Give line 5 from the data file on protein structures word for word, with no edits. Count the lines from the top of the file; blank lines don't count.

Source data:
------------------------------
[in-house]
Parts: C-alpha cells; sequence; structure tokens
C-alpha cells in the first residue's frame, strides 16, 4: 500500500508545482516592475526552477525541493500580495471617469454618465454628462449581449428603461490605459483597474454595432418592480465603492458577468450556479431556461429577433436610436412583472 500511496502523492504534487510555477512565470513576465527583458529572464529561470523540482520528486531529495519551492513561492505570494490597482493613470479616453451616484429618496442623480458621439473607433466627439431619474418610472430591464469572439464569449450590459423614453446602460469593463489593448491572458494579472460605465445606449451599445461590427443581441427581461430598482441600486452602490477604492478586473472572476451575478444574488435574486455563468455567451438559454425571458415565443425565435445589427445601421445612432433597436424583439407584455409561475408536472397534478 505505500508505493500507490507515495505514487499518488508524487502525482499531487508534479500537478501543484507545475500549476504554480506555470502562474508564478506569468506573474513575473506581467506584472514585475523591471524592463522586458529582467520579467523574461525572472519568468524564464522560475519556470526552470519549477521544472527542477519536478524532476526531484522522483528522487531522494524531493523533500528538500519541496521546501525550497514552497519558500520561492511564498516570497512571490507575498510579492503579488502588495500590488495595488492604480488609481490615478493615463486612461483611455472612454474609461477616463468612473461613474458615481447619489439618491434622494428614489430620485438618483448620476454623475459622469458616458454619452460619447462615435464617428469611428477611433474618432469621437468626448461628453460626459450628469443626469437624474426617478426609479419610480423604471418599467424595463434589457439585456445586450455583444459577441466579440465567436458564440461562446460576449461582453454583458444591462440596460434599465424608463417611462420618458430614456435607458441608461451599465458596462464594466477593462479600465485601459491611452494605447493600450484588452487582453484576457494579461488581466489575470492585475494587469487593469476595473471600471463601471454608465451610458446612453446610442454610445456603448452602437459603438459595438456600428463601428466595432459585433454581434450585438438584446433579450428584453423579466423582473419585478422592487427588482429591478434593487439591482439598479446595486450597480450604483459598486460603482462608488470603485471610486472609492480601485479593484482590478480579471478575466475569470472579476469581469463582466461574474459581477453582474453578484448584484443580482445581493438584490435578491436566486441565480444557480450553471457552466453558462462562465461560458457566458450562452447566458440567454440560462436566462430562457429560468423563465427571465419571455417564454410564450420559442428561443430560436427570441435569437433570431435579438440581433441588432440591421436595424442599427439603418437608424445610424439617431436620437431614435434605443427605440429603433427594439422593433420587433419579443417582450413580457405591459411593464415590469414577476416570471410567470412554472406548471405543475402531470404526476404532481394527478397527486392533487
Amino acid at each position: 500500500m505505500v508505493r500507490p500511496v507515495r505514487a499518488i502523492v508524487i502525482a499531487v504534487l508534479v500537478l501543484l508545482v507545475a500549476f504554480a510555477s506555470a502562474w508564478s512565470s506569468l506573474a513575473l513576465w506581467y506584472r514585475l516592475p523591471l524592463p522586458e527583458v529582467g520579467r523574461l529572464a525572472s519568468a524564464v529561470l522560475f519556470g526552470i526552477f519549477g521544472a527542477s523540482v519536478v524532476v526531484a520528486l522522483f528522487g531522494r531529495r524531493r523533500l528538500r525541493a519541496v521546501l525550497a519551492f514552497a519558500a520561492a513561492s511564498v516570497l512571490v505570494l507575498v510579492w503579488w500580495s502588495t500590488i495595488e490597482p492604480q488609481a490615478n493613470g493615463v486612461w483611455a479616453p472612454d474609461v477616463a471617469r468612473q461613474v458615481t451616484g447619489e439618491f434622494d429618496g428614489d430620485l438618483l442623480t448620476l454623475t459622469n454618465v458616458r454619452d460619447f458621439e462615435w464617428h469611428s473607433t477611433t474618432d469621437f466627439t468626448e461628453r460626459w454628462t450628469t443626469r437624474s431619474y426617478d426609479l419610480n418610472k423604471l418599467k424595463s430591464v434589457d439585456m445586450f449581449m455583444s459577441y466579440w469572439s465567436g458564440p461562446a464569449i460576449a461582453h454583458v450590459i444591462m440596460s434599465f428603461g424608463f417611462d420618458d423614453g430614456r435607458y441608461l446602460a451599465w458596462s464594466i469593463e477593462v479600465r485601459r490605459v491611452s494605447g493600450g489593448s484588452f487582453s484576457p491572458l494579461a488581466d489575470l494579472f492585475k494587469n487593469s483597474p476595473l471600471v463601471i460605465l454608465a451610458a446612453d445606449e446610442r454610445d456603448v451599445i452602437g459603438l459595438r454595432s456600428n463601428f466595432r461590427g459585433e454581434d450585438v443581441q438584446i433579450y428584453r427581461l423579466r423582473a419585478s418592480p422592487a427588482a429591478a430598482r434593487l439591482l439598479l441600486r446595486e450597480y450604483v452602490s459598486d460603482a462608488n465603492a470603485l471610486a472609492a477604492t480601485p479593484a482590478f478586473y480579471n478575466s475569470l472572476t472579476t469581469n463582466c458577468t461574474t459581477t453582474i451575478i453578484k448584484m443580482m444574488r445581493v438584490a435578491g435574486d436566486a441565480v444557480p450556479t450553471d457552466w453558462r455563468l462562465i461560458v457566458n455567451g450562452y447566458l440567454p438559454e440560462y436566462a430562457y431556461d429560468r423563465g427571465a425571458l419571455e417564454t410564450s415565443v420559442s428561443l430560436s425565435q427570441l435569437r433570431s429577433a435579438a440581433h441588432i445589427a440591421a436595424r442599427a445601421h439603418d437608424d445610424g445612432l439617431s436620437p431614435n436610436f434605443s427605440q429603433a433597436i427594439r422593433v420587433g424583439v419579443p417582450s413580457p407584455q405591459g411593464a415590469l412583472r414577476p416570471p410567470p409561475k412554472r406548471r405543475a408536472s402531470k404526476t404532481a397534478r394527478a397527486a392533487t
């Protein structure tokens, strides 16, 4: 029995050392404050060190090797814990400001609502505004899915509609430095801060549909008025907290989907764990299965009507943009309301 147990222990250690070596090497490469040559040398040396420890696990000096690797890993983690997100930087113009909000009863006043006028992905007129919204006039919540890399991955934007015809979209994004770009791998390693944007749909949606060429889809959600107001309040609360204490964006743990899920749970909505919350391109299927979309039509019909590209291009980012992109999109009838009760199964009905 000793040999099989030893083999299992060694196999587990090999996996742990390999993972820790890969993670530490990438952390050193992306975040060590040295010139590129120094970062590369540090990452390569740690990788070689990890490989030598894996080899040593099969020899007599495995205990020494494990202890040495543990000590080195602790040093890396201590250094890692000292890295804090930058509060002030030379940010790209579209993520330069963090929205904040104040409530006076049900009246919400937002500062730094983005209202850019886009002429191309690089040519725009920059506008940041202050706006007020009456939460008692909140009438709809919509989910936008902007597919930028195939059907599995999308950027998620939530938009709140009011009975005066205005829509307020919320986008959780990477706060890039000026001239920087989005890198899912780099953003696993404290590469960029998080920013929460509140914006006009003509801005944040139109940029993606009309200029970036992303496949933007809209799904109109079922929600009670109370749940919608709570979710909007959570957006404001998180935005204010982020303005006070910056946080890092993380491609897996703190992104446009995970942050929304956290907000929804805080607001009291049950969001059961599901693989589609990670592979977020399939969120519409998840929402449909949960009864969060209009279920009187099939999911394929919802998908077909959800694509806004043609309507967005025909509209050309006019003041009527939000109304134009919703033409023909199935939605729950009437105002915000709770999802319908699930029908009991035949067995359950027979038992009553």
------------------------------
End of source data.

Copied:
């Protein structure tokens, strides 16, 4: 029995050392404050060190090797814990400001609502505004899915509609430095801060549909008025907290989907764990299965009507943009309301 147990222990250690070596090497490469040559040398040396420890696990000096690797890993983690997100930087113009909000009863006043006028992905007129919204006039919540890399991955934007015809979209994004770009791998390693944007749909949606060429889809959600107001309040609360204490964006743990899920749970909505919350391109299927979309039509019909590209291009980012992109999109009838009760199964009905 000793040999099989030893083999299992060694196999587990090999996996742990390999993972820790890969993670530490990438952390050193992306975040060590040295010139590129120094970062590369540090990452390569740690990788070689990890490989030598894996080899040593099969020899007599495995205990020494494990202890040495543990000590080195602790040093890396201590250094890692000292890295804090930058509060002030030379940010790209579209993520330069963090929205904040104040409530006076049900009246919400937002500062730094983005209202850019886009002429191309690089040519725009920059506008940041202050706006007020009456939460008692909140009438709809919509989910936008902007597919930028195939059907599995999308950027998620939530938009709140009011009975005066205005829509307020919320986008959780990477706060890039000026001239920087989005890198899912780099953003696993404290590469960029998080920013929460509140914006006009003509801005944040139109940029993606009309200029970036992303496949933007809209799904109109079922929600009670109370749940919608709570979710909007959570957006404001998180935005204010982020303005006070910056946080890092993380491609897996703190992104446009995970942050929304956290907000929804805080607001009291049950969001059961599901693989589609990670592979977020399939969120519409998840929402449909949960009864969060209009279920009187099939999911394929919802998908077909959800694509806004043609309507967005025909509209050309006019003041009527939000109304134009919703033409023909199935939605729950009437105002915000709770999802319908699930029908009991035949067995359950027979038992009553």